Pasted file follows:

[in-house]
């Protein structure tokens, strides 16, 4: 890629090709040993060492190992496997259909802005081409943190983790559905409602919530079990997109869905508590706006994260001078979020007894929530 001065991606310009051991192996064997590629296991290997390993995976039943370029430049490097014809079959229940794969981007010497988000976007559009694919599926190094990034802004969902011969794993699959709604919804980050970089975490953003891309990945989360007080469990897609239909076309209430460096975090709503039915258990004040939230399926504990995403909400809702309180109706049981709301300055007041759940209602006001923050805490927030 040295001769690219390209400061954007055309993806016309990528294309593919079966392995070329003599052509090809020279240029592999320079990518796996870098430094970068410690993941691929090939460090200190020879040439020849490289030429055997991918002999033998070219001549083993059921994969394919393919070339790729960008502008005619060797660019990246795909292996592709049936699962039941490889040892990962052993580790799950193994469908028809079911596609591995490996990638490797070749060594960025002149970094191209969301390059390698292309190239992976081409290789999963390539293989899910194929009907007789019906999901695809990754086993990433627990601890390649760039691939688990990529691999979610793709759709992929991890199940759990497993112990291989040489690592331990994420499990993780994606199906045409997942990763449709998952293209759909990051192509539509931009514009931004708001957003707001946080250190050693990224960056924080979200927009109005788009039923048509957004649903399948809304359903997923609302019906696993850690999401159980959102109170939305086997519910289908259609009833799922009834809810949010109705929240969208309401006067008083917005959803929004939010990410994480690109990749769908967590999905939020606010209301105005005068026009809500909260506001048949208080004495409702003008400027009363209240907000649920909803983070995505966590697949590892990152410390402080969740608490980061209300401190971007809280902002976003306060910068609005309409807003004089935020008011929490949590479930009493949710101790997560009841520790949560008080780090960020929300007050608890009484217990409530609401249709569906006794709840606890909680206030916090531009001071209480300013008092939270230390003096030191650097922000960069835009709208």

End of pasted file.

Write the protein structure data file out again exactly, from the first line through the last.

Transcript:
[in-house]
């Protein structure tokens, strides 16, 4: 890629090709040993060492190992496997259909802005081409943190983790559905409602919530079990997109869905508590706006994260001078979020007894929530 001065991606310009051991192996064997590629296991290997390993995976039943370029430049490097014809079959229940794969981007010497988000976007559009694919599926190094990034802004969902011969794993699959709604919804980050970089975490953003891309990945989360007080469990897609239909076309209430460096975090709503039915258990004040939230399926504990995403909400809702309180109706049981709301300055007041759940209602006001923050805490927030 040295001769690219390209400061954007055309993806016309990528294309593919079966392995070329003599052509090809020279240029592999320079990518796996870098430094970068410690993941691929090939460090200190020879040439020849490289030429055997991918002999033998070219001549083993059921994969394919393919070339790729960008502008005619060797660019990246795909292996592709049936699962039941490889040892990962052993580790799950193994469908028809079911596609591995490996990638490797070749060594960025002149970094191209969301390059390698292309190239992976081409290789999963390539293989899910194929009907007789019906999901695809990754086993990433627990601890390649760039691939688990990529691999979610793709759709992929991890199940759990497993112990291989040489690592331990994420499990993780994606199906045409997942990763449709998952293209759909990051192509539509931009514009931004708001957003707001946080250190050693990224960056924080979200927009109005788009039923048509957004649903399948809304359903997923609302019906696993850690999401159980959102109170939305086997519910289908259609009833799922009834809810949010109705929240969208309401006067008083917005959803929004939010990410994480690109990749769908967590999905939020606010209301105005005068026009809500909260506001048949208080004495409702003008400027009363209240907000649920909803983070995505966590697949590892990152410390402080969740608490980061209300401190971007809280902002976003306060910068609005309409807003004089935020008011929490949590479930009493949710101790997560009841520790949560008080780090960020929300007050608890009484217990409530609401249709569906006794709840606890909680206030916090531009001071209480300013008092939270230390003096030191650097922000960069835009709208």